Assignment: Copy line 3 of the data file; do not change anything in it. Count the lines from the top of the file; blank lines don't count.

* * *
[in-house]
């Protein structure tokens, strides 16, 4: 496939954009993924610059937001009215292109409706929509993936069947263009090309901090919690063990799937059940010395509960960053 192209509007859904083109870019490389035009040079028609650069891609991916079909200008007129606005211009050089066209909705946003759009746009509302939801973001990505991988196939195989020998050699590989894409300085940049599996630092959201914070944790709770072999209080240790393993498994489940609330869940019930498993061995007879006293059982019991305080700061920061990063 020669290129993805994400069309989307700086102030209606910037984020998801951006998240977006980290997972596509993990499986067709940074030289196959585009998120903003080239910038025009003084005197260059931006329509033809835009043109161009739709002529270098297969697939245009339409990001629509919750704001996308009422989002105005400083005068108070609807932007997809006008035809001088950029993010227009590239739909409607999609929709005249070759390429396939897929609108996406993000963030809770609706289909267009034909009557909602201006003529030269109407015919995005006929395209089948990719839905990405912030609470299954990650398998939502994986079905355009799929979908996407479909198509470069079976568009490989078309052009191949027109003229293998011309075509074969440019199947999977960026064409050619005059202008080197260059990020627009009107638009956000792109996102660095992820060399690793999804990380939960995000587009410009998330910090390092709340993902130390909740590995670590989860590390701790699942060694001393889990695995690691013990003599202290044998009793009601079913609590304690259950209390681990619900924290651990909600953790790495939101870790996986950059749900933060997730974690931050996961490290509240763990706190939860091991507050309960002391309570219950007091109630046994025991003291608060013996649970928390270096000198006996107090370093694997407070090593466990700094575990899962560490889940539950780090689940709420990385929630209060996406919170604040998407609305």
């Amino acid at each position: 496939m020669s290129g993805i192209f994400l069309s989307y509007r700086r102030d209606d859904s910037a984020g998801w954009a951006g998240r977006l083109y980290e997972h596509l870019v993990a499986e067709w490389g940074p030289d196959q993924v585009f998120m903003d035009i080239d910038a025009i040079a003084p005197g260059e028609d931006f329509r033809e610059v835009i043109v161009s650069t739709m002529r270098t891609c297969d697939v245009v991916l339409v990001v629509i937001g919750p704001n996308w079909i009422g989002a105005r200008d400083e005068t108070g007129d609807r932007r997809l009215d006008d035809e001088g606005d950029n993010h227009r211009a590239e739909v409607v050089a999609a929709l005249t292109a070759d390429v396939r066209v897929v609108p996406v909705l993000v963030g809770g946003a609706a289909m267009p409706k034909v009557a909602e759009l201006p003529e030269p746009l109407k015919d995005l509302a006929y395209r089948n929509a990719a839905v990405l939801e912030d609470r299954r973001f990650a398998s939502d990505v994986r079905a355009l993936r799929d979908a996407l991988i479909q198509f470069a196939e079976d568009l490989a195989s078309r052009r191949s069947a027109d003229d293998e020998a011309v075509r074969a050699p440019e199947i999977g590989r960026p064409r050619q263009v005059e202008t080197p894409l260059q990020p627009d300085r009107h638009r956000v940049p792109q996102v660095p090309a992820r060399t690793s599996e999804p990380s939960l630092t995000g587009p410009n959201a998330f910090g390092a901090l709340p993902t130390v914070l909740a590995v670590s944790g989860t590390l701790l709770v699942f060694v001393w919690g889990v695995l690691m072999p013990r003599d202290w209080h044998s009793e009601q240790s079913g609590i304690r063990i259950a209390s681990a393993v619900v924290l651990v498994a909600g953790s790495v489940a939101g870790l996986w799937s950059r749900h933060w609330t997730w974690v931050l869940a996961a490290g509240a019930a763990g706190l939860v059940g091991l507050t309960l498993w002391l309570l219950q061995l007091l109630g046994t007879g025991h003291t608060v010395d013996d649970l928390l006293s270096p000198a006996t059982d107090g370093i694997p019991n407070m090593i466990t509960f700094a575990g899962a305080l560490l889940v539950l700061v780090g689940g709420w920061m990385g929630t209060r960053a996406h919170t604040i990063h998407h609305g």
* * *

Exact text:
């Amino acid at each position: 496939m020669s290129g993805i192209f994400l069309s989307y509007r700086r102030d209606d859904s910037a984020g998801w954009a951006g998240r977006l083109y980290e997972h596509l870019v993990a499986e067709w490389g940074p030289d196959q993924v585009f998120m903003d035009i080239d910038a025009i040079a003084p005197g260059e028609d931006f329509r033809e610059v835009i043109v161009s650069t739709m002529r270098t891609c297969d697939v245009v991916l339409v990001v629509i937001g919750p704001n996308w079909i009422g989002a105005r200008d400083e005068t108070g007129d609807r932007r997809l009215d006008d035809e001088g606005d950029n993010h227009r211009a590239e739909v409607v050089a999609a929709l005249t292109a070759d390429v396939r066209v897929v609108p996406v909705l993000v963030g809770g946003a609706a289909m267009p409706k034909v009557a909602e759009l201006p003529e030269p746009l109407k015919d995005l509302a006929y395209r089948n929509a990719a839905v990405l939801e912030d609470r299954r973001f990650a398998s939502d990505v994986r079905a355009l993936r799929d979908a996407l991988i479909q198509f470069a196939e079976d568009l490989a195989s078309r052009r191949s069947a027109d003229d293998e020998a011309v075509r074969a050699p440019e199947i999977g590989r960026p064409r050619q263009v005059e202008t080197p894409l260059q990020p627009d300085r009107h638009r956000v940049p792109q996102v660095p090309a992820r060399t690793s599996e999804p990380s939960l630092t995000g587009p410009n959201a998330f910090g390092a901090l709340p993902t130390v914070l909740a590995v670590s944790g989860t590390l701790l709770v699942f060694v001393w919690g889990v695995l690691m072999p013990r003599d202290w209080h044998s009793e009601q240790s079913g609590i304690r063990i259950a209390s681990a393993v619900v924290l651990v498994a909600g953790s790495v489940a939101g870790l996986w799937s950059r749900h933060w609330t997730w974690v931050l869940a996961a490290g509240a019930a763990g706190l939860v059940g091991l507050t309960l498993w002391l309570l219950q061995l007091l109630g046994t007879g025991h003291t608060v010395d013996d649970l928390l006293s270096p000198a006996t059982d107090g370093i694997p019991n407070m090593i466990t509960f700094a575990g899962a305080l560490l889940v539950l700061v780090g689940g709420w920061m990385g929630t209060r960053a996406h919170t604040i990063h998407h609305g």